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February 20, 2014


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Maggie Keenan-Bolger Graduates and Reflects on Being a Point Scholar

February 20, 2014
Photo: Maggie at her graduation reception with her brother Andrew and father Rory

Maggie Keenan-Bolger graduated in December from Goddard College with a M.F.A. in Interdisciplinary Arts. Now one of Point’s newest alumni, Maggie reflects on her time as a Point Scholar. 

What were some of the highlights/favorite moments from your time as a Point Scholar?

There are so many! The first memory that comes to mind was the first Point Honors event I attended. At one point, the host asked all the Point scholars to stand and everyone in the room applauded us. Particularly because so many of us came from places where being LGBT was so frequently met with rejection or shame, I can’t quite describe the feeling that comes from a huge room of people essentially saying we support you, we recognize you and we think who you are and what you’re doing is important.

What are you personally going to be taking away from your Point experience?

Maggie Keenan-Bolger Working on LaptopI think one of the biggest things I've learned as a result of being involved in the Point Foundation is that being an independent person doesn't also mean having to be alone.  I think growing up queer and other life circumstances led me to believe that I had to always be able to fend for myself because I couldn't rely on anyone else to make things happen for me. While I still take pride in being strong and independent, my mentors, the staff, and Point in general taught me that yes, independence is important, but just because you CAN do things on your own doesn't mean you HAVE to do things on your own.  Point made my time at school so much more do-able. Not only was I able to quit a number of soul-sucking jobs, I found some truly selfless people who were always ready and willing to offer support. I was asked at an event if I think I would be where I was today if it hadn't been for Point. And I think that yes, I probably would have gotten here eventually, but Point has acted like a ‘fast forward button.’ Because I didn't have to be so bogged down in finances or networking or doing everything myself, I was able to really focus, not just on me, but on making sure the work I was doing was as effective in generating social change as it could be.  I was a happier, more fulfilled person because of Point and I was able (and will be able) to pass that on to so many more people as a result.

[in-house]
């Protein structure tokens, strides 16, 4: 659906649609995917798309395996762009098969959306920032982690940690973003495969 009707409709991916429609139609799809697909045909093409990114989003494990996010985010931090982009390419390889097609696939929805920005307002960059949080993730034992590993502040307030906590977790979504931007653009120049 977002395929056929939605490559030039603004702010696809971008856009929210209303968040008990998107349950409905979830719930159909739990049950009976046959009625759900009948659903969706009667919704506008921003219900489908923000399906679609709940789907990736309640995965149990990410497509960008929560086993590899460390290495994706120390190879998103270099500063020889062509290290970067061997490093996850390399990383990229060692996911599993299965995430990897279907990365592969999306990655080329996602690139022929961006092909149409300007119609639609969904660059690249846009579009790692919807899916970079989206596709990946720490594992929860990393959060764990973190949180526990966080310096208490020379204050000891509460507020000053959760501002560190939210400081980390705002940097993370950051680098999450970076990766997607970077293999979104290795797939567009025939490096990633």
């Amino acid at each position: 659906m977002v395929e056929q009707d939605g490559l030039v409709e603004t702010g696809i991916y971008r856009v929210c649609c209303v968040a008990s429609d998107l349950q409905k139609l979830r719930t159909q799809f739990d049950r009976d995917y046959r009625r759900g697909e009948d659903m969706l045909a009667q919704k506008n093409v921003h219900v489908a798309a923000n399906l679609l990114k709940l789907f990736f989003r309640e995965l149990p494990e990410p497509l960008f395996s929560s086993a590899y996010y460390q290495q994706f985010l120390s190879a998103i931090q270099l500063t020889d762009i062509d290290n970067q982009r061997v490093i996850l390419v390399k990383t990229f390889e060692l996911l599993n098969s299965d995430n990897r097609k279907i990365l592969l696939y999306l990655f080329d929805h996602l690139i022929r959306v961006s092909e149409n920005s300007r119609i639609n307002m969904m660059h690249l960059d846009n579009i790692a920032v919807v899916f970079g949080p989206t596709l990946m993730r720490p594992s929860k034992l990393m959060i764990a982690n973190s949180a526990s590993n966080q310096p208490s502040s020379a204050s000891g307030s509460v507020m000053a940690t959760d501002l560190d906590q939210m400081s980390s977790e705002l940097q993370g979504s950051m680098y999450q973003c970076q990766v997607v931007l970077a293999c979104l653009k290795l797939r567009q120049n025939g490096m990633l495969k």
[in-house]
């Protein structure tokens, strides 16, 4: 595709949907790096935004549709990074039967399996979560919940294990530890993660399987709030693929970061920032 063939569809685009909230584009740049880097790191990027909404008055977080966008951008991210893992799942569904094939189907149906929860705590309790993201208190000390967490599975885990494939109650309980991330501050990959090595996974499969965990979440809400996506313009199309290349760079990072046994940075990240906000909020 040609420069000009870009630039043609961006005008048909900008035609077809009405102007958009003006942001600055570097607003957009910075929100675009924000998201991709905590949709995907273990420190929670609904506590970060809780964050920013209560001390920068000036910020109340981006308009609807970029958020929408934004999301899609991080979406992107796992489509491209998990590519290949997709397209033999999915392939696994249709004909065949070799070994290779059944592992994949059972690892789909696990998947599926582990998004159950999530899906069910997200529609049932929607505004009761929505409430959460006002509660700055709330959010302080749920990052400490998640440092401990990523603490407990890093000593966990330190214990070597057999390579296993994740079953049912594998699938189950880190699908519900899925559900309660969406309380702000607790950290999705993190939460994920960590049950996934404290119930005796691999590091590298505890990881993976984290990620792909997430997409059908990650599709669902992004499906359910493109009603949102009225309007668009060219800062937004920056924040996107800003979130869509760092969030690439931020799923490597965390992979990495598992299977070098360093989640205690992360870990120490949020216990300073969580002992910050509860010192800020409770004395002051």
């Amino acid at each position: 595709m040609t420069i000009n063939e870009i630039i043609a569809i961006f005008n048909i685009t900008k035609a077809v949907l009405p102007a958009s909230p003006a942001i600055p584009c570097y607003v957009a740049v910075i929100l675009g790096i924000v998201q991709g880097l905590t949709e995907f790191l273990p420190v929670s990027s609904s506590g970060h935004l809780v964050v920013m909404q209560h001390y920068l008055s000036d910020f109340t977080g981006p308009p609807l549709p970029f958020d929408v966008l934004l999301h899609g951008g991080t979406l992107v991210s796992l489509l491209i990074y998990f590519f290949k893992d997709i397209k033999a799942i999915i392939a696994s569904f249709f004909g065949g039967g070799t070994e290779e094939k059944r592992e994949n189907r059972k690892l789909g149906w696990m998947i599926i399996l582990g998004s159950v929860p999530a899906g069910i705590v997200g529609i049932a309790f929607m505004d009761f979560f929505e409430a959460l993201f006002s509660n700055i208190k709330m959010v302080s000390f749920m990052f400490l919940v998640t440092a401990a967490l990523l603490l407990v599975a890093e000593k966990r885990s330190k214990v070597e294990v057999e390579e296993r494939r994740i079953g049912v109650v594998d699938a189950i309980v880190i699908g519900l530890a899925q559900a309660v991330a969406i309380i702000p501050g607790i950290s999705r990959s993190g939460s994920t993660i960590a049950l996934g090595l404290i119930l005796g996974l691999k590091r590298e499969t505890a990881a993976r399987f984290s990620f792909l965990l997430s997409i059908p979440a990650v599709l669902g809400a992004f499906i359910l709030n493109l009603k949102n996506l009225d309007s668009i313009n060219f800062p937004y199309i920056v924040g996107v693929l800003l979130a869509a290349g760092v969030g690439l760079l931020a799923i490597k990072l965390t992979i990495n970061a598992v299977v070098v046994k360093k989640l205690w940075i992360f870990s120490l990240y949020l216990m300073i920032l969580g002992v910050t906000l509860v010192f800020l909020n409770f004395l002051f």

What was your favorite experience with your Community Service Project (CSP)?

This past year for my CSP I co-led a program called Bridging the Gap which brought LGBT youth (ages 18-25) together with LGBT older adults (60-88) to create theatre.  Being able to meet so many older LGBT people as a result of Point has had a huge impact on me in terms of how I view my future and community.  Through Bridging the Gap, I felt like I was able to offer a similar experience to the youth involved as well as the older adults who really appreciated getting to know a younger generation of LGBT people.  At the talkback following our final performances, one of the youth said that as a result of the project, he could now see himself as an older adult in the people he’d met. He had something to aspire to.  The older adults also felt their self-images and expectations change because of the project. In a post-show evaluation, one of our participants said, “I feel that they did not see me as a cranky old lady, but as a fun, eccentric person.” The transformation and expansion of ideas, expectations and opinions is my ultimate goal in the work I do. Seeing the results in such a concrete way was hugely rewarding.

What was your favorite experience with your mentor?

Upon my acceptance into my MFA program, my mentor and her partner invited me and six of my close friends to their apartment to celebrate.  My mentor made it clear that my achievements were worth celebrating and that night of laughter, food and chatter was one of the happiest of my life.


Maggie and her mentor Judi Bennis Maggie and her mentor Judi Bennis


What advice would you give a Point applicant?

Figure out how the work you do has a greater impact on the world around you.  Know that you’re applying for a scholarship, yes, but you’re also applying for the opportunity to be a part of a beautiful community.  And be prepared to meet some people who are going to knock your socks off.

What are your future plans?

My co-collaborator and I have been offered a residency to re-vamp our show, The Birds and the Bees: Unabridged (my CSP for 2013) into a tour-able format.  The original production was created by a cast of 19 women and trans people around the theme of female sexuality.  With this residency, we’re hoping to bring the show on the road to colleges and theaters across the country. Further down the line, I’d love to get a professorship in the field of Applied Theatre where I can teach others to use theatre as a tool for social change. Ultimately, I will continue to use theatre as a vessel to discuss topics and issues that are often overlooked or silenced in our day-to-day lives.  By doing so, I hope to challenge, expand and potentially transform the lives of the people I work with as well as audience members everywhere.


The Birds and the Bees: Unabridged Performance Performance of The Birds & the Bees: Unabridged (Photo by: Leo Armamento)


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